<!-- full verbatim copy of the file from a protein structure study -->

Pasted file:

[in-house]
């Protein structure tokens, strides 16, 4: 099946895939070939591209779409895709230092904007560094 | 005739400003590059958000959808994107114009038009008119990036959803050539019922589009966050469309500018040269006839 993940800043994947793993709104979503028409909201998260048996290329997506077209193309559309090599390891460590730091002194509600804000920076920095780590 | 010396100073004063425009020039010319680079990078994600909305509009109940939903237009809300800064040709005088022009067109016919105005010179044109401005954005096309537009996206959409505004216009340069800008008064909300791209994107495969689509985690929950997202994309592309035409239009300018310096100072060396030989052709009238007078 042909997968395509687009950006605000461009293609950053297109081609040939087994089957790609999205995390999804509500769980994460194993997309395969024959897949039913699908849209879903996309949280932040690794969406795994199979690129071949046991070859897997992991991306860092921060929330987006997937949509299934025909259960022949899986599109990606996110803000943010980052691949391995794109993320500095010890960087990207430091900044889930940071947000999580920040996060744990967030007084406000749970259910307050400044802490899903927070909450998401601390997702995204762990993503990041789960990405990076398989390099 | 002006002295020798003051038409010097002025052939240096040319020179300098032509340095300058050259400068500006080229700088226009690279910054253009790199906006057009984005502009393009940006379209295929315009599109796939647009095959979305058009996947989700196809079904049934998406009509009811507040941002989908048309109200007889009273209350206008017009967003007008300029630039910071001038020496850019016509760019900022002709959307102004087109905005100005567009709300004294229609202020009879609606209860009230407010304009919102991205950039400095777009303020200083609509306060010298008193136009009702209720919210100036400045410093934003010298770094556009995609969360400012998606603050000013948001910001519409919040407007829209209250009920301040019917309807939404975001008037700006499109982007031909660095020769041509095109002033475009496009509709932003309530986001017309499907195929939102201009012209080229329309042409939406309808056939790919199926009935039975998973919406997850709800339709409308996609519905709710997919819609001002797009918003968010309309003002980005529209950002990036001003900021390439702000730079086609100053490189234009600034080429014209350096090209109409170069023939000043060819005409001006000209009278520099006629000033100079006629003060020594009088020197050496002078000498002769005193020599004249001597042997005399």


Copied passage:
[in-house]
């Protein structure tokens, strides 16, 4: 099946895939070939591209779409895709230092904007560094 | 005739400003590059958000959808994107114009038009008119990036959803050539019922589009966050469309500018040269006839 993940800043994947793993709104979503028409909201998260048996290329997506077209193309559309090599390891460590730091002194509600804000920076920095780590 | 010396100073004063425009020039010319680079990078994600909305509009109940939903237009809300800064040709005088022009067109016919105005010179044109401005954005096309537009996206959409505004216009340069800008008064909300791209994107495969689509985690929950997202994309592309035409239009300018310096100072060396030989052709009238007078 042909997968395509687009950006605000461009293609950053297109081609040939087994089957790609999205995390999804509500769980994460194993997309395969024959897949039913699908849209879903996309949280932040690794969406795994199979690129071949046991070859897997992991991306860092921060929330987006997937949509299934025909259960022949899986599109990606996110803000943010980052691949391995794109993320500095010890960087990207430091900044889930940071947000999580920040996060744990967030007084406000749970259910307050400044802490899903927070909450998401601390997702995204762990993503990041789960990405990076398989390099 | 002006002295020798003051038409010097002025052939240096040319020179300098032509340095300058050259400068500006080229700088226009690279910054253009790199906006057009984005502009393009940006379209295929315009599109796939647009095959979305058009996947989700196809079904049934998406009509009811507040941002989908048309109200007889009273209350206008017009967003007008300029630039910071001038020496850019016509760019900022002709959307102004087109905005100005567009709300004294229609202020009879609606209860009230407010304009919102991205950039400095777009303020200083609509306060010298008193136009009702209720919210100036400045410093934003010298770094556009995609969360400012998606603050000013948001910001519409919040407007829209209250009920301040019917309807939404975001008037700006499109982007031909660095020769041509095109002033475009496009509709932003309530986001017309499907195929939102201009012209080229329309042409939406309808056939790919199926009935039975998973919406997850709800339709409308996609519905709710997919819609001002797009918003968010309309003002980005529209950002990036001003900021390439702000730079086609100053490189234009600034080429014209350096090209109409170069023939000043060819005409001006000209009278520099006629000033100079006629003060020594009088020197050496002078000498002769005193020599004249001597042997005399």